really knows, of course, for the level of unemployment will depend
on how soon bankruptcy procedures will be introduced and
implemented. According to Boris Fedorov, as quoted in The New York
Times of 26 April, there were only 8 bankruptcies in 1993.
President Yeltsin has recently sent a letter to Prime Minister
Chernomyrdin urging the introduction of bankruptcy procedures,
Ostankino-1 TV reported on 19 April: he thereby assumed political
responsibility for this vital but hugely unpopular stage in the
transition to a market economy. Keith Bush , RFE/RL, Inc.

MAFIA ACCUMULATING PROPERTY. The radio station "Ekho Moskvy"
reported on 22 April that the privatization of state property now
under way in Russia is providing the bosses of Russia's organized
crime circles with an opportunity to accumulate huge amounts of
property and power. Researchers from the Russian Academy of
Sciences have estimated that as much as 55% of financial capital,
and some 80% of shares and vouchers, are already concentrated in
the hands of Russia's so-called mafia. Russia's mafia is also said
to increasingly be building links with gangsters and racketeers in
other countries. Elizabeth Teague, RFE/RL, Inc.


KARABAKH MEDIATION ROUNDUP. Talks in Moscow on 25 April between
Azerbaijan parliament chairman Rasul Guliev and Russian Foreign
Minister Andrei Kozyrev resulted in an agreement on unspecified
"modifications" to the latest draft of the Russian peace plan for
Nagorno-Karabakh, which Azerbaijan has hitherto rejected, Interfax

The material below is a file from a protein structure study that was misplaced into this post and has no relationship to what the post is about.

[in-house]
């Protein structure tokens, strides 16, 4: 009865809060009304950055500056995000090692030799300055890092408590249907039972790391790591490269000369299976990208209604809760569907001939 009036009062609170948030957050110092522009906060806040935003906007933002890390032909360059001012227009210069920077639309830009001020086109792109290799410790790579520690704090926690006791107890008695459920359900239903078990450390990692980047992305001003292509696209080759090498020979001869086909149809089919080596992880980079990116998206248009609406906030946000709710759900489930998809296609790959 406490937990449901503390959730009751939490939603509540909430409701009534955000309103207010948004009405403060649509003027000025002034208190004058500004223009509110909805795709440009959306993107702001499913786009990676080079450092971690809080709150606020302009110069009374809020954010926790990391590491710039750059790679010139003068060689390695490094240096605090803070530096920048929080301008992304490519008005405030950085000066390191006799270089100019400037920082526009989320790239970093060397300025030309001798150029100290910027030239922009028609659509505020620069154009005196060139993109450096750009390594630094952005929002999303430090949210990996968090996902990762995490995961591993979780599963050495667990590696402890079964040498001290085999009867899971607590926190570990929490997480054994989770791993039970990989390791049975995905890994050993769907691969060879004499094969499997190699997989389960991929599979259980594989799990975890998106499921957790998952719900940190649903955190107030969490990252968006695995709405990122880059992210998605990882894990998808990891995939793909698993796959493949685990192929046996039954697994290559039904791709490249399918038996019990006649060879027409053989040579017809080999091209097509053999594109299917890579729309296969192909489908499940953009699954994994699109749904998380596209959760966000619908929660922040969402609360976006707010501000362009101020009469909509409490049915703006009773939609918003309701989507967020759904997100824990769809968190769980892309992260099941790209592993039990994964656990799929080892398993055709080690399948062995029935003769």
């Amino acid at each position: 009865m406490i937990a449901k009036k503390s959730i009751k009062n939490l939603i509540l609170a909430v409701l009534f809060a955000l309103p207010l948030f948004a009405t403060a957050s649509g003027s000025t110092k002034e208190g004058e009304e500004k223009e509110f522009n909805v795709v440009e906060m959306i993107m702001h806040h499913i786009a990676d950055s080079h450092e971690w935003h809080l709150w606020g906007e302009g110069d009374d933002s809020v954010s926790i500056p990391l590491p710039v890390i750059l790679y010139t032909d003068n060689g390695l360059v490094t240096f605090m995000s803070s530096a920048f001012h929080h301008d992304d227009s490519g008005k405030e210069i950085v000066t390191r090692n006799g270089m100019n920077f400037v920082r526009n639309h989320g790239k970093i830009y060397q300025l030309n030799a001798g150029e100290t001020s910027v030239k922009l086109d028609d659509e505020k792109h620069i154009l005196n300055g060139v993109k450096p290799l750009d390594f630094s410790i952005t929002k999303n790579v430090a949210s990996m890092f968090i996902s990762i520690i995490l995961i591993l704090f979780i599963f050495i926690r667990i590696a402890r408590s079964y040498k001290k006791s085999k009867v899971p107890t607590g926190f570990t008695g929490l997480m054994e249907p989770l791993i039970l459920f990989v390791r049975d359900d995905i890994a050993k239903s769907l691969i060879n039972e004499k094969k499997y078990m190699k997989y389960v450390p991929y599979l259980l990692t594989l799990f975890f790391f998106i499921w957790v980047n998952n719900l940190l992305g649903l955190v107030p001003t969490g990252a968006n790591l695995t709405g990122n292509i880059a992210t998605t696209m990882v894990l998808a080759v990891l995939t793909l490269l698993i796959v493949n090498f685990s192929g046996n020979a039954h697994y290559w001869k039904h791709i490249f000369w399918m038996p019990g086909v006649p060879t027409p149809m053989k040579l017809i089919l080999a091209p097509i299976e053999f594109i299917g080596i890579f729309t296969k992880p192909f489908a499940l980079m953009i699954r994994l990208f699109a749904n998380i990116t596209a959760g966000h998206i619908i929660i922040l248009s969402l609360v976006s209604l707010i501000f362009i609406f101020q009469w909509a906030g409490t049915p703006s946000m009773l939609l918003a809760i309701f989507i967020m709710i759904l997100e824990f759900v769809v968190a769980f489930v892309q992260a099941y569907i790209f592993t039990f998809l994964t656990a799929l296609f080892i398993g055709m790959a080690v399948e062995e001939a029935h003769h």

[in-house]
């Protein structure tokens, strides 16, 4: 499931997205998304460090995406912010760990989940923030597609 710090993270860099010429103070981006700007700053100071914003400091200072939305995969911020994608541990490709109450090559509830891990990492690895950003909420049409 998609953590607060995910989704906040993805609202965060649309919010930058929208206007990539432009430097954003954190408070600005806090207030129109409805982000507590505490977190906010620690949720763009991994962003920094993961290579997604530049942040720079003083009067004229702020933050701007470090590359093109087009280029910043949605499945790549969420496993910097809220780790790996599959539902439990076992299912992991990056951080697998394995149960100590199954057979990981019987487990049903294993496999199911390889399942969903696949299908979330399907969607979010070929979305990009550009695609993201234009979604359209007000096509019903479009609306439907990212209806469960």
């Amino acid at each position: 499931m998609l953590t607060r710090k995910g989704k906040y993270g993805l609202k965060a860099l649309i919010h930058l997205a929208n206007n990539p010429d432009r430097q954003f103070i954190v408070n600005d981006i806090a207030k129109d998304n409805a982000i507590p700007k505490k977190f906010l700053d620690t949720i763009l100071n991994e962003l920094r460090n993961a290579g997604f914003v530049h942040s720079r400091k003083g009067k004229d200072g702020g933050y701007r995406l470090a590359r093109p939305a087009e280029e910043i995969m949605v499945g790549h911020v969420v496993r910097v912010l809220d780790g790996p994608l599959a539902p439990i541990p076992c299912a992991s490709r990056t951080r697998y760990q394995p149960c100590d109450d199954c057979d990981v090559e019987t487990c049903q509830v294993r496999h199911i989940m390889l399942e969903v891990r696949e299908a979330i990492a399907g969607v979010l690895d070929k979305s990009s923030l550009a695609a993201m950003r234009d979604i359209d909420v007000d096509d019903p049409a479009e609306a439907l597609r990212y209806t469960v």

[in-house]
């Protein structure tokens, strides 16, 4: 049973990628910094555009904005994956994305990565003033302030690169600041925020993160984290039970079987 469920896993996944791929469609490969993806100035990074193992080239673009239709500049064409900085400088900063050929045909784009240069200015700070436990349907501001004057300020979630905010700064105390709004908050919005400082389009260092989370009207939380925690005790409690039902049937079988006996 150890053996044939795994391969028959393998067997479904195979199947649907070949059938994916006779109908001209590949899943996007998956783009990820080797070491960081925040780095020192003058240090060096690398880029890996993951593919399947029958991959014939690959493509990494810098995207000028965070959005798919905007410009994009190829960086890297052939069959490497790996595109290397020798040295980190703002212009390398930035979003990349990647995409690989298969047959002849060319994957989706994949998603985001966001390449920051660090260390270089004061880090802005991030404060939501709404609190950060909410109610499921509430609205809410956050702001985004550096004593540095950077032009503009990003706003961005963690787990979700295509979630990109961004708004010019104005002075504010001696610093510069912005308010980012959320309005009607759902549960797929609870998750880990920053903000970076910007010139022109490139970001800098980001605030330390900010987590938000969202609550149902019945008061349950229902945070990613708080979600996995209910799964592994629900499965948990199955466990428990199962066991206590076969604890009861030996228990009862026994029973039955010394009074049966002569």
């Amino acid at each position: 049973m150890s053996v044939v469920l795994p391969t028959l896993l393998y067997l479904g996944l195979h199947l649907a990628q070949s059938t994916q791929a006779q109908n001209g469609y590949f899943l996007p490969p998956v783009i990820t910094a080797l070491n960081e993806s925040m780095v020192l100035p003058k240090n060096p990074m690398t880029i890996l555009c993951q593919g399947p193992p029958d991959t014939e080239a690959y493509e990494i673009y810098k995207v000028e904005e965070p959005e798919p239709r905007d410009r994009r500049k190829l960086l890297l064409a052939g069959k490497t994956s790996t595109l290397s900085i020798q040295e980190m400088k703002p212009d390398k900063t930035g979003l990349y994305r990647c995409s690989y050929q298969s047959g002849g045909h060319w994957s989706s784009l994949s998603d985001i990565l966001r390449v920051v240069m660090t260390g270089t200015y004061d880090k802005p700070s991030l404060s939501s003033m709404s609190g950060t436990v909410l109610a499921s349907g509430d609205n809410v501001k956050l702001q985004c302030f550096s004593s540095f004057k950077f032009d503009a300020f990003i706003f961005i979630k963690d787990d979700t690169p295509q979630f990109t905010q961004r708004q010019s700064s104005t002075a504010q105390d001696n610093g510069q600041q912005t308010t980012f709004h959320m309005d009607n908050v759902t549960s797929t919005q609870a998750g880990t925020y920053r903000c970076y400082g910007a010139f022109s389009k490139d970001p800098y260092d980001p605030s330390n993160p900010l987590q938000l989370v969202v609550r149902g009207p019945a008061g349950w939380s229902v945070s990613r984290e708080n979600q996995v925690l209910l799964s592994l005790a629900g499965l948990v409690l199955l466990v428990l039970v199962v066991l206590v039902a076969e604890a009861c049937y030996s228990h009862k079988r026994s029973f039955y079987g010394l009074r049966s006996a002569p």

reported. Interfax also quoted Yeltsin's special envoy for
Karabakh, Vladimir Kazimirov, as expressing dissatisfaction with
Azerbaijan's refusal to acknowledge the Karabakh Armenian
authorities as a party in the conflict. Also on 25 April, Turkish
Foreign Minister Hikmet Cetin held talks in Baku with Azerbaijan's
President Geidar Aliev on the Karabakh conflict, Interfax and
ITAR-TASS reported. Cetin reaffirmed Turkey's support for
Azerbaijan's "just struggle to defend its territory." Aliev
accused Armenia of torpedoing the peace process and said the CSCE
and the UN were not doing enough to resolve the conflict. Liz
Fuller, RFE/RL, Inc.

Monday radio interview, Georgian parliament chairman Eduard
Shevardnadze said on 25 April that if the UN-sponsored talks on
the future political status of Abkhazia due to resume in Moscow on
10 May do not make substantive progress, then he may be
constrained to opt for the deployment of a CIS peacekeeping force
to preclude a resumption of hostilities and ensure the safe return